|Before - in good shape, but tired and worn.|
Sometimes it is rewarding to complete something doesn't it? This little project was low on time, cost absolutely nothing, and makes me feel great every time I see it. Yay!
In cleaning my Nana's house and trying to declutter a bit to accomodate a hospital bed in the living room, this little bench had to go. It is old, old, old but is in nice shape and I had visions of tucking it under the vanity/desk in Miss B's room. I put it in the garage for a couple weeks (that wasteland indeed ; ) And dug it out the other day about a half hour before supper.
|All I needed was a screw driver, and this puppy came apart easily.|
I unscrewed the 6 screws holding the seat on, and then folded my fabric in half and tightly folded it over the top of the bench (over the existing fabric). The existing fabric was held on by little nails. I was planning on securing the new fabric with staples (but my staple gun appears lost in the afore mention garage abyss). For now I held it on with masking tape. Yes, you read that right, masking tape! When I put the screws back in I used my cordless drill to screw them in as I needed more power than just my elbow grease to punch holes in the new fabric. The screws seem to be holding the fabric on nicely. When I find my staple gun I will staple the edges, but for now it's good to go. In less time than it took whatever I was making to finish in the oven.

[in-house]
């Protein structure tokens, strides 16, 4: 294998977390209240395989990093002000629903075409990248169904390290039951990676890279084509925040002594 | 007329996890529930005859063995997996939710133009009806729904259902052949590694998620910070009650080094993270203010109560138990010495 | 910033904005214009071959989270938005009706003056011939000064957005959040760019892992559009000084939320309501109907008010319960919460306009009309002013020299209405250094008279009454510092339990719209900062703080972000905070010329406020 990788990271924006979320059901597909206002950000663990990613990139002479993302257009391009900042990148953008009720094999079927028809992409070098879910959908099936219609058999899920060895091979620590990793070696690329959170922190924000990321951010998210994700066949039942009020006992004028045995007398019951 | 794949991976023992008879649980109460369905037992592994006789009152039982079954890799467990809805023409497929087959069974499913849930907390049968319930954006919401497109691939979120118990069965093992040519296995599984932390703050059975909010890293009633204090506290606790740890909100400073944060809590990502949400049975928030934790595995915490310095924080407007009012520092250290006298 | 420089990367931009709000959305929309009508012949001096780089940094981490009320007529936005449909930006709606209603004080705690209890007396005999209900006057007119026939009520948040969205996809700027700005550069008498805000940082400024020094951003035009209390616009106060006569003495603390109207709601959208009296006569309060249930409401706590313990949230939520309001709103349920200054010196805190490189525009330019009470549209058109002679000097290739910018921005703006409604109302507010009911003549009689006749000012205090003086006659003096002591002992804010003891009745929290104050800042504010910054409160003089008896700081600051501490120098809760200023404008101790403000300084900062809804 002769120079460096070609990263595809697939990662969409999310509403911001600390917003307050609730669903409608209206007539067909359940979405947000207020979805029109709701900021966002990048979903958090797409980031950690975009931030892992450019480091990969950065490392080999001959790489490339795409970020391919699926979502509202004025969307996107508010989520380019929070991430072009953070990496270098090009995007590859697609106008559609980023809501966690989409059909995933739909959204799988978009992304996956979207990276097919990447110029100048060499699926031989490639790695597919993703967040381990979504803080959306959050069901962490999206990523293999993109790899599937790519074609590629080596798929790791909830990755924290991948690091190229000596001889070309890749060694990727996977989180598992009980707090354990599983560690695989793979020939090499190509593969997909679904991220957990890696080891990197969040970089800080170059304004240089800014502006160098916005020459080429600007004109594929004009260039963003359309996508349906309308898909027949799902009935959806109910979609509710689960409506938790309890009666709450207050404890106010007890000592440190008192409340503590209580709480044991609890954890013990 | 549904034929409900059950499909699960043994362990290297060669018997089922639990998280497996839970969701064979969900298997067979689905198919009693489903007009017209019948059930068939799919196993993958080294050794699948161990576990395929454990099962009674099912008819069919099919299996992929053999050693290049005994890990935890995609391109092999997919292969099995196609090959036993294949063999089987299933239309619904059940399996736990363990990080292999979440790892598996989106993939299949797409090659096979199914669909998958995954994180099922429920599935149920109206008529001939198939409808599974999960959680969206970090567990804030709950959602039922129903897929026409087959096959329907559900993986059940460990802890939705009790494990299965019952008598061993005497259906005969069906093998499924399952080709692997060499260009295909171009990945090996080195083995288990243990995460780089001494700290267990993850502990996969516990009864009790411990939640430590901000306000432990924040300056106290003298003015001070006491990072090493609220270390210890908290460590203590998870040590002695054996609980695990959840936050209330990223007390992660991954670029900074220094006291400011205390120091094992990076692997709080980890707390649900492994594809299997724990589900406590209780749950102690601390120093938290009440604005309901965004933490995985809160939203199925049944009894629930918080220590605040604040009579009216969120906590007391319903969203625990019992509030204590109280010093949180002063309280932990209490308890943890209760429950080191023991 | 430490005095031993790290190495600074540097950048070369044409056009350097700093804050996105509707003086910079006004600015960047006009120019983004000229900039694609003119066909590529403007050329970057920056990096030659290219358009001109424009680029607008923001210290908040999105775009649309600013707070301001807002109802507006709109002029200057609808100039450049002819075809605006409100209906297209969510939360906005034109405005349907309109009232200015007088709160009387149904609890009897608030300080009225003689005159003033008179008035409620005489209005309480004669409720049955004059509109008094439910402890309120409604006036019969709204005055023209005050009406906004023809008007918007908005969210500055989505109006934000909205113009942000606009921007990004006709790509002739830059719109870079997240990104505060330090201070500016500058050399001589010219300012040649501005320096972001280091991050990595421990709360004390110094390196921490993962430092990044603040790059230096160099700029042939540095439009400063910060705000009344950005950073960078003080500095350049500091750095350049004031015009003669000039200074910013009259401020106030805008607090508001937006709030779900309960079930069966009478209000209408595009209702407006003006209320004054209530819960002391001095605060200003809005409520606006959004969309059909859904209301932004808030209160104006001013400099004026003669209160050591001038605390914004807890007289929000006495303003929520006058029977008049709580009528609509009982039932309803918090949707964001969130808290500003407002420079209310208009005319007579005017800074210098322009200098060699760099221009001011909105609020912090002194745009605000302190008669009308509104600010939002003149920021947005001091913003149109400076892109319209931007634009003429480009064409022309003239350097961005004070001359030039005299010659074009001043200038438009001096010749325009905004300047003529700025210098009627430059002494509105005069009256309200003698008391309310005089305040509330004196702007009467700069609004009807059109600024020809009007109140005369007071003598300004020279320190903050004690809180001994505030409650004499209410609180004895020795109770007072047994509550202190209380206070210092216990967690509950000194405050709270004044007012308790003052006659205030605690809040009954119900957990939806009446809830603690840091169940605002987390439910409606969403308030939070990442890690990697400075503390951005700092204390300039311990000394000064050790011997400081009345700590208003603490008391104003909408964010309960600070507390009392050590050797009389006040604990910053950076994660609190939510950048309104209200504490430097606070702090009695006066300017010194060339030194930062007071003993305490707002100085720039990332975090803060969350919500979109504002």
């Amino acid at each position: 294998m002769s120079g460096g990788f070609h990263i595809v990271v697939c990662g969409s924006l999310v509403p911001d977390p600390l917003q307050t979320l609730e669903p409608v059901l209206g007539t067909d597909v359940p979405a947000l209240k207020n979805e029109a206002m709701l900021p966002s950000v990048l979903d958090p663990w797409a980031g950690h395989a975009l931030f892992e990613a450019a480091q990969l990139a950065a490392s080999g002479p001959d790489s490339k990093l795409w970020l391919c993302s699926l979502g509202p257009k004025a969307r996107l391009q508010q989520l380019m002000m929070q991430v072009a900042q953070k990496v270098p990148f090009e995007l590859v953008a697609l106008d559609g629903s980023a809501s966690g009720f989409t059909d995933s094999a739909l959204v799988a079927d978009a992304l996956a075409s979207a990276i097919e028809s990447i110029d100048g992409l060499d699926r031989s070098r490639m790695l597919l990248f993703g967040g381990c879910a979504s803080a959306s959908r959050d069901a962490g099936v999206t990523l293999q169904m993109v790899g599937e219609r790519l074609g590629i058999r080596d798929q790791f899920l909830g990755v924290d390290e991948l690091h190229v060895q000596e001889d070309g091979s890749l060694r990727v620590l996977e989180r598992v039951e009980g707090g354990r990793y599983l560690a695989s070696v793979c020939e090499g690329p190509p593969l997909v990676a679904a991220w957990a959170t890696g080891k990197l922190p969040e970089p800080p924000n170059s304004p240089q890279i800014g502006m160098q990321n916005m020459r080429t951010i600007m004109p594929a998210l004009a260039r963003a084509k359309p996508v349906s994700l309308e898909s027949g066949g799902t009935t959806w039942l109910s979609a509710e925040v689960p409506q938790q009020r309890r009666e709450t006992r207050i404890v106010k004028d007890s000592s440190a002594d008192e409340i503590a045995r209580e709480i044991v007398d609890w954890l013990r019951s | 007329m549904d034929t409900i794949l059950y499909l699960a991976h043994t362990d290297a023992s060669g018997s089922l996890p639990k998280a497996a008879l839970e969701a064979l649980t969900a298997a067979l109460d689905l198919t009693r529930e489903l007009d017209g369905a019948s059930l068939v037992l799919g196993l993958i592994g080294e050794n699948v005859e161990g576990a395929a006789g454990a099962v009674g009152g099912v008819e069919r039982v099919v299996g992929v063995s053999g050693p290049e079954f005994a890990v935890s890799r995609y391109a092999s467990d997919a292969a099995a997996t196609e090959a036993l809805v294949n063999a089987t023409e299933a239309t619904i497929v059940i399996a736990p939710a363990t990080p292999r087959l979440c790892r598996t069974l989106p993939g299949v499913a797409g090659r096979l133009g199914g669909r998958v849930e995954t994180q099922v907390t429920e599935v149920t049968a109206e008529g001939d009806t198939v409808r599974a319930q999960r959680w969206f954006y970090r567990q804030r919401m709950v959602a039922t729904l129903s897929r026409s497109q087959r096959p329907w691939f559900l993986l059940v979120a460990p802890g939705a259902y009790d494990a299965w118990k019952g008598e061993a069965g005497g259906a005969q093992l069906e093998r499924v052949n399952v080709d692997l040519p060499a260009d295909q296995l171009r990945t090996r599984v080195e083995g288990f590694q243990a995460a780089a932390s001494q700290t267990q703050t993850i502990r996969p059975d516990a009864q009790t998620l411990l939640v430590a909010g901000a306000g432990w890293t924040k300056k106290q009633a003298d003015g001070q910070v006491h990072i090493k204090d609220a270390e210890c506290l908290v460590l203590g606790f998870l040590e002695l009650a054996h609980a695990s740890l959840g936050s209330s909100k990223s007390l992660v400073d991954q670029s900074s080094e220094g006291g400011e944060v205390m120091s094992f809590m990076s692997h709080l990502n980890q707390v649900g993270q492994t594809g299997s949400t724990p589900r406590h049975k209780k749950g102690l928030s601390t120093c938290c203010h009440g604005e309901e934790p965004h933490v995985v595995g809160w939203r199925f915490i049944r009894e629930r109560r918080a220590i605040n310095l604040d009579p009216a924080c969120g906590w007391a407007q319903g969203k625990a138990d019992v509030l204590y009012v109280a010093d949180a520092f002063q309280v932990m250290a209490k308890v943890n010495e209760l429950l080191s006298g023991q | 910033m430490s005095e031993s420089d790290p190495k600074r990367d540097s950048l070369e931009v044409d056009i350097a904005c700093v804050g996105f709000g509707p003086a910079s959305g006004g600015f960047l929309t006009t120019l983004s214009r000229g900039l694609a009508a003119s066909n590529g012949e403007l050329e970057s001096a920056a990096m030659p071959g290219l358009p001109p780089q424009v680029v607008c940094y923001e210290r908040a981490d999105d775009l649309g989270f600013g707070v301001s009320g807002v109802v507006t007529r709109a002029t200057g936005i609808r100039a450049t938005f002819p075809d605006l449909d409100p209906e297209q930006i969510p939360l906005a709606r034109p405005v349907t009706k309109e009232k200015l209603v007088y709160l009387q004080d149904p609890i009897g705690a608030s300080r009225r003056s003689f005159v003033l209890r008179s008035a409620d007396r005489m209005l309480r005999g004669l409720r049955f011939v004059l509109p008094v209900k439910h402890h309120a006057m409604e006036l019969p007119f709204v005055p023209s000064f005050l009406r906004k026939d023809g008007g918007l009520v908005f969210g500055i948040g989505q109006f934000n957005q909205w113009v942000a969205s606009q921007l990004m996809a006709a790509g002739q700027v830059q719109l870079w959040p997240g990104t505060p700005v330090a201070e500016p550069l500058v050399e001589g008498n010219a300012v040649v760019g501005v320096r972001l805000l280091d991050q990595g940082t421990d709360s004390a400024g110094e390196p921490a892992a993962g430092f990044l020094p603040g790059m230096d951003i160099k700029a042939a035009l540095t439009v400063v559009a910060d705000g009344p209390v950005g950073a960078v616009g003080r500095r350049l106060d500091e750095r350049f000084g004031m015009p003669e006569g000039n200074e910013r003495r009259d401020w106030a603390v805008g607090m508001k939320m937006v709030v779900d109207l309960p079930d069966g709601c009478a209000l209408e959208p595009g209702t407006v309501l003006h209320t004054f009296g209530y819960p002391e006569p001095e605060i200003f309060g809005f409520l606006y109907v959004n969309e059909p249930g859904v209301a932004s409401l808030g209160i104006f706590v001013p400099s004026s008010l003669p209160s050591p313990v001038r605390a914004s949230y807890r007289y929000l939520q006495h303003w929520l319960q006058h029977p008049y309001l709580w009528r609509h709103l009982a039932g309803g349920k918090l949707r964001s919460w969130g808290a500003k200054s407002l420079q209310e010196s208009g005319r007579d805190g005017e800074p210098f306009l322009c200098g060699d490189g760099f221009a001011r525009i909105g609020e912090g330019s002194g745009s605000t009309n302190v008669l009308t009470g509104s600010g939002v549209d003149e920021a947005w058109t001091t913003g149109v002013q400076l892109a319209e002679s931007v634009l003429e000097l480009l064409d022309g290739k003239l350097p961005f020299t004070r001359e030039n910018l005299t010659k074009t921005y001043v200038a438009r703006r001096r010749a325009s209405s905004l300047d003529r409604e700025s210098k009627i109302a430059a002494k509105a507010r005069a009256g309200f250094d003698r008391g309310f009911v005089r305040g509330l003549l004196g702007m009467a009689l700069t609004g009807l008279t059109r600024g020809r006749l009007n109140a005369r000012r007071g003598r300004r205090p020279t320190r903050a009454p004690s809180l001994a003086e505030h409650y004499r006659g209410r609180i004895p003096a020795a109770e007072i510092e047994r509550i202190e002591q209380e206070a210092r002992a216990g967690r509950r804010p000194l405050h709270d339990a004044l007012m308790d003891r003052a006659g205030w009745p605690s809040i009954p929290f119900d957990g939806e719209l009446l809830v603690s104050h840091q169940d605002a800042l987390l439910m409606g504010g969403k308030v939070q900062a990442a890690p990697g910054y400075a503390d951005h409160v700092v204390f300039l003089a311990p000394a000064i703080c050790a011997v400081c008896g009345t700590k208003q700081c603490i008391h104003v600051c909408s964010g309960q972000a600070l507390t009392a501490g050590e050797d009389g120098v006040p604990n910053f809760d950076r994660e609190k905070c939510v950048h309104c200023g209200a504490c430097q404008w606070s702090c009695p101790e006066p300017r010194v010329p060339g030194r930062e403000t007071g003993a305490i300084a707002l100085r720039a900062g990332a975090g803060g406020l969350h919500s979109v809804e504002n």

|Now isn't this better?|
The bench was free, the fabric from my stash, screw drivers and cordless drill on hand. Very, very satisfying!
Did you all catch this article in the NYTimes Magazine this weekend? It made me feel ill. Now we're considering getting rid of our old couch, and maybe getting a futon instead? Flame retardants are scary indeed.
The article basically reinforces and lends legitimacy to my slightly impractical desire to acquire an antique fainting type sofa for our sun nook. Wouldn't that be nice? And safe to boot. I can see more projects with old (pre-1979) furniture in my future.